Abuse is abuse no matter who does it—and regardless of whether victims are prepubescent or post-pubescent. The coverup wasn’t about protecting gay priests, it was about protecting priests who were preying on children. (And yes, children is the right term to use there, because post-pubescent children are still children, and we have something called statutory rape for a reason.) To make matters worse, priests who abuse children do so from a position of authority. Children who grow up in the Catholic Church are typically taught to look up to and respect priests, rendering them especially vulnerable to predation (as young children and as adolescents).
It’s true that significant majority of the victims of sexual abuse in the Catholic Church who have come forward have been boys. However, this number is not anywhere near as high as Dreher claims it is. Dreher quotes a priest’s claim that between 90% and 98% of victims were male, but the John Jay Report found that in 25% of cases where gender was known, accused priests had only female victims. That’s a pretty significant difference.
Consider, too, Dreher’s claim that “the overwhelming majority of priests who have molested minors are not pedophiles.” Dreher claims that pedophilia involves children under age 12, but in fact children ages 13 and under are considered prepubescent. The John Jay Report found that 60% of the cases they examined involved victims who were age 13 or under, making Dreher’s claim incorrect.
In addition, consider access. Because alter servers have typically been boys, and because Catholic churches have not traditionally required programs that involve youth to be supervised by at least two adults at any given time, Catholic priests have generally had more access to boys than to girls.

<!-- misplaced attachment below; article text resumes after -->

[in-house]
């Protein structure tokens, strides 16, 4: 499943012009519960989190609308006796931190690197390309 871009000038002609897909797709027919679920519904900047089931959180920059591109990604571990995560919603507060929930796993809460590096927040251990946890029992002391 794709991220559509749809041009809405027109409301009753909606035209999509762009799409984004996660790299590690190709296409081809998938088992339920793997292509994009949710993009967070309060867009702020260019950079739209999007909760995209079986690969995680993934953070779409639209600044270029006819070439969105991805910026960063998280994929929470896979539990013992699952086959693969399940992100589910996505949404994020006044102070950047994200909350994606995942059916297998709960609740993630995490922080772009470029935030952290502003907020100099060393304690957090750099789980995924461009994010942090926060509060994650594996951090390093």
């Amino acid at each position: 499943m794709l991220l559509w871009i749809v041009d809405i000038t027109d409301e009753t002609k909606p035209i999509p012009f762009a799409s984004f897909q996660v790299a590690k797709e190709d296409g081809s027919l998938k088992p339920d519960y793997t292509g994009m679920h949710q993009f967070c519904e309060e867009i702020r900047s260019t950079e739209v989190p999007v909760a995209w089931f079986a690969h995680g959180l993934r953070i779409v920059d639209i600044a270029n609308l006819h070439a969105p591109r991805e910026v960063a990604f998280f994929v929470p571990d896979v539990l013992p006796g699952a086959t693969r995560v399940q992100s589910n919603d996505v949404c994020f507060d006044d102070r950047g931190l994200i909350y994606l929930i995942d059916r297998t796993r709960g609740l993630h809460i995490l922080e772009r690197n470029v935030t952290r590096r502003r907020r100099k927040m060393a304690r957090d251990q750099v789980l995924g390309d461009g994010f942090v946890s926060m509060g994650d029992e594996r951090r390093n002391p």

This is where Dreher’s lack of understanding of sexuality becomes perhaps most significant—homosexuality and heterosexuality are not the binary many people think they are. In addition to bisexuality, it is well known that men who would identify as heterosexual will engage in homosexual behavior in certain environments, particularly all-male environments. We see this in prisons, and we have also seen it in all-male boarding schools. In other words, not everyone who engages in homosexual behavior is necessarily gay.
All of these things—an emphasis on obedience to authority, putting priests in positions of authority over children without good accountability structures, a willingness to cover up abuse to protect the Catholic Church’s name—are things that the Catholic Church needed to fix after the scandal broke in the early 2000s (and years before, really). A focus on making this problem a homosexual problem rather than a problem within the church does nothing to actually fix these things—or protect children.
And frankly, reading Dreher’s piece in its entirety, it’s very clear that he believes gay men are more likely to abuse children than are heterosexual men. This is perhaps not surprising given that part of the justification for his Benedict Option is his concern that Christian colleges and universities will lose their accreditation if they refuse to affirm gay marriage. But in an era when many conservative Christians are shifting their rhetoric to make their opposition to homosexuality more palatable, it’s worth remembering that Dreher had no such qualms fifteen years ago.
As Dreher gains prominence in conservative circles—presenting his ideas as a reasonable alternative to those of “fundagelical” churches—it’s perhaps convenient that this article has largely vanished from the internet.